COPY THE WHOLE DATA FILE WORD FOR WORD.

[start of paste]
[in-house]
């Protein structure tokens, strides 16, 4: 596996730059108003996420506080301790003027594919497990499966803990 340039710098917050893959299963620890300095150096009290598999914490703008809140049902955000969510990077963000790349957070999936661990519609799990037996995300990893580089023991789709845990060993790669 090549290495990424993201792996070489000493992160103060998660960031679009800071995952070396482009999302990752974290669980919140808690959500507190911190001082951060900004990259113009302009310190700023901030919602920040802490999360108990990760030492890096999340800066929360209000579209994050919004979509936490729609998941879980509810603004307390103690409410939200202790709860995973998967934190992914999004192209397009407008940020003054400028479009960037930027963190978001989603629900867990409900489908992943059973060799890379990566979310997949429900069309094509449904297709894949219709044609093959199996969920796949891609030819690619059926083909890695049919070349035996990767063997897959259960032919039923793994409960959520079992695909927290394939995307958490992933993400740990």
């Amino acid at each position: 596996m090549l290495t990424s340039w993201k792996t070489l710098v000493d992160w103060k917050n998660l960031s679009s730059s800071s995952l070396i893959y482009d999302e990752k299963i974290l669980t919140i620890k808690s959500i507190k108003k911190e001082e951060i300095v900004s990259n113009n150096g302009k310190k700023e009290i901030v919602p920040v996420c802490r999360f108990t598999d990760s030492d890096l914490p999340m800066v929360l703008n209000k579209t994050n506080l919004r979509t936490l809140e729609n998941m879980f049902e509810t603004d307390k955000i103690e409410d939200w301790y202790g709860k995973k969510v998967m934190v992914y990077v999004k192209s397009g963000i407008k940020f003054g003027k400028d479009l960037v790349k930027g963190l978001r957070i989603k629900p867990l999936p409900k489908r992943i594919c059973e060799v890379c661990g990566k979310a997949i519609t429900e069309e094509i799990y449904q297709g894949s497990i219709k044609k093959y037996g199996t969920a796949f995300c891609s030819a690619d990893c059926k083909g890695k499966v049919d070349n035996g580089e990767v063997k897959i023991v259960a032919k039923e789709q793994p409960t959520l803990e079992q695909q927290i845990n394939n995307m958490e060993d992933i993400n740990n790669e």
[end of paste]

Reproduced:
[in-house]
């Protein structure tokens, strides 16, 4: 596996730059108003996420506080301790003027594919497990499966803990 340039710098917050893959299963620890300095150096009290598999914490703008809140049902955000969510990077963000790349957070999936661990519609799990037996995300990893580089023991789709845990060993790669 090549290495990424993201792996070489000493992160103060998660960031679009800071995952070396482009999302990752974290669980919140808690959500507190911190001082951060900004990259113009302009310190700023901030919602920040802490999360108990990760030492890096999340800066929360209000579209994050919004979509936490729609998941879980509810603004307390103690409410939200202790709860995973998967934190992914999004192209397009407008940020003054400028479009960037930027963190978001989603629900867990409900489908992943059973060799890379990566979310997949429900069309094509449904297709894949219709044609093959199996969920796949891609030819690619059926083909890695049919070349035996990767063997897959259960032919039923793994409960959520079992695909927290394939995307958490992933993400740990």
């Amino acid at each position: 596996m090549l290495t990424s340039w993201k792996t070489l710098v000493d992160w103060k917050n998660l960031s679009s730059s800071s995952l070396i893959y482009d999302e990752k299963i974290l669980t919140i620890k808690s959500i507190k108003k911190e001082e951060i300095v900004s990259n113009n150096g302009k310190k700023e009290i901030v919602p920040v996420c802490r999360f108990t598999d990760s030492d890096l914490p999340m800066v929360l703008n209000k579209t994050n506080l919004r979509t936490l809140e729609n998941m879980f049902e509810t603004d307390k955000i103690e409410d939200w301790y202790g709860k995973k969510v998967m934190v992914y990077v999004k192209s397009g963000i407008k940020f003054g003027k400028d479009l960037v790349k930027g963190l978001r957070i989603k629900p867990l999936p409900k489908r992943i594919c059973e060799v890379c661990g990566k979310a997949i519609t429900e069309e094509i799990y449904q297709g894949s497990i219709k044609k093959y037996g199996t969920a796949f995300c891609s030819a690619d990893c059926k083909g890695k499966v049919d070349n035996g580089e990767v063997k897959i023991v259960a032919k039923e789709q793994p409960t959520l803990e079992q695909q927290i845990n394939n995307m958490e060993d992933i993400n740990n790669e």